Vol. 3 No. 1 (Spring 1982)

A PLAYWRIGHT FROM THE CANADIAN PAST: W.A. TREMAYNE (1864-1939)

Murray D. Edwards

The author reveals recently discovered details about the life and career of WA. Tremayne, a prolific playwright from Canada's past.

L'auteur révèle des details recemment découverts concernant la vie et de la carrière de WA. Tremayne, un auteur dramatique du Canada passé.

The remarks about William Andrew Tremayne in A Stage in Our Past concentrate on his career as a playwright. Further research has revealed more about him, his playwriting and his amateur theatrical activity in Montreal, which this paper will briefly outline.

Tremayne was born on 26 November 1864 in Portland, Maine,1 and died in Montreal on 2 December 1939.2 His father was a 'Prominent citizen of Quebec and his mother a daughter of Professor Andrew of the University of McGill and Aberdeen,' 3 so his place of birth was, we imagine, an accident as he was born while his parents were on a visit to the States. Details about his early school days are elusive, but we are safe in assuming that his education took place in Montreal where he also acquired his first job with the Grand Trunk Railways' Stores Department.4

It was not until he was in his early thirties that his inclination toward the stage began to show. According to Basil Donn, a close friend and colleague, Tremayne was busy acting in stock and touring companies in the late 90s, and at the same time trying his hand at writing film scripts for the Vitagraph Motion Picture Company. He was under contract to 'supply a weekly comedy script, and many of these were to form the basis of the comedies which made John Bunny and Flora Finch so famous.' 5 Incidentally, although John Bunny's past remains a mystery, we know that Flora Finch was born in England in 1869 and died in Los Angeles in 1940: sometime in between she may have resided in Montreal.6 Some of the 'shorts' in which she appeared between 1910 and 1914 were The New Stenographer, Her Crowning Glory, Love's Old Dream and Polishing Up. There is, so far, no way to determine Tremayne's contribution, but it is fun to think that he had a part in this early medium and was associated with a film star who, toward the end of her career, took parts in well-known American movies, namely, When Knighthood was in Flower (1922) and The Scarlet Letter (1934).

Tremayne's first produced play was The Notary, but unfortunately the script has disappeared. It was a one-act play written in 1893 for Felix Morris, who apparently used it off and on during his life on the road. Although I have searched diligently, I have so far been unable to find it listed among any of his performances. But I have discovered that he was a busy and fairly successful actor-manager about whom George Odell remarked in 1894: 'a good but rather mannered comedian whom I used to try to like when he supported Rosina Vokes.' Morris was playing in Kerry, The Vagabond, and Moses at the time.7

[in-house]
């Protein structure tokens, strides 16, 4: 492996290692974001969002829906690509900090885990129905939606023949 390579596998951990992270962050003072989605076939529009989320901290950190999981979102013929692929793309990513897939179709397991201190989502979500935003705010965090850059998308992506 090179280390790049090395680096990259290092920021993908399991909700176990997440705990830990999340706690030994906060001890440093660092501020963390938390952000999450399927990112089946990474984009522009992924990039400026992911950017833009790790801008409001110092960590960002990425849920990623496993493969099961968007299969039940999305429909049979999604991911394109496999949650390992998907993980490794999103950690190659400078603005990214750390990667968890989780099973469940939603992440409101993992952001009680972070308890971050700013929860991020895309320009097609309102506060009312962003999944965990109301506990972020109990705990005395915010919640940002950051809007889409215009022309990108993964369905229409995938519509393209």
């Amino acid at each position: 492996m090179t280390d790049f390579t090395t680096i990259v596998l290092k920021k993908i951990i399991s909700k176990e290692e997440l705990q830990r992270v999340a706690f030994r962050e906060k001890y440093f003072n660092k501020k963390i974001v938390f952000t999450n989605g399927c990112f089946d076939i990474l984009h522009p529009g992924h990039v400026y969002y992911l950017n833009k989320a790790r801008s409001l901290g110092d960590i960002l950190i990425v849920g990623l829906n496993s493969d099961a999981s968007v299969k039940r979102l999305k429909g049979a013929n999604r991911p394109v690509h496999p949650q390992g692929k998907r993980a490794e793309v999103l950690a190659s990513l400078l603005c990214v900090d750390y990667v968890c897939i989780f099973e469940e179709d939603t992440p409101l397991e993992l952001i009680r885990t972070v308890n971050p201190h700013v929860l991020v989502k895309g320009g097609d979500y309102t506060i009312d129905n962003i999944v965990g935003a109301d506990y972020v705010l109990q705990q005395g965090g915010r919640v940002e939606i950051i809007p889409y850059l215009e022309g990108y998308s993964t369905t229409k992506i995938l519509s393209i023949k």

From approximately 1895 Tremayne appears to have turned his attention wholly to the stage. In collaboration with Logan Fuller he wrote Lost 24 Hours, which was produced in 1895 at Hoyt's Theatre, New York by Robert Hilliard, a young actor-manager who had his professional debut in New York in the week of 18 January 1886. 8 On 17 January 1898, the play was produced at the Criterion Independent Theatre and was billed as A New Yorker.9

During the late 90s Tremayne met Robert Bruce Mantell, and from that association came The Secret Warrant (1897) and The Dagger and the Cross (1900). Those are adequately described in A Stage in Our Past so require no further comment here. Other plays produced in this early period, include The Rogue's Daughter, written in 1898, and A Free Lance, which was considered a great success when it was performed in England in 1901.10 The Triumph of Betty played the Russell Theatre in Ottawa in 1906, with Miss Adelaide Thurston in the lead. The Black Feather was first produced at the Toronto Grand Opera House in 1916 by the actor-manager Albert Brown, and later presented in Montreal with Tremayne's old friend, Basil Donn, taking the lead role of Dick Kent. The Alien was staged at the Russell Theatre in Ottawa on 13 and 14 September 1918, Donn playing the 'heroic son', and was produced by A. Pacie-Ripple with Paul Cazeneuve and his wife, Orpha Alba, in the lead roles. The producers intended to tour the play through Western Canada, but 'the awful Spanish influenza epidemic cut plans short'.11 A Romance in Bohemia (which according to Donn, was in three acts) was produced in Trinity Hall, Montreal in January 1927. Donn recalls that Tremayne thought it a 'sentimental comedy'; B.K. Sandwell, in The Weekly Tatler wrote that it was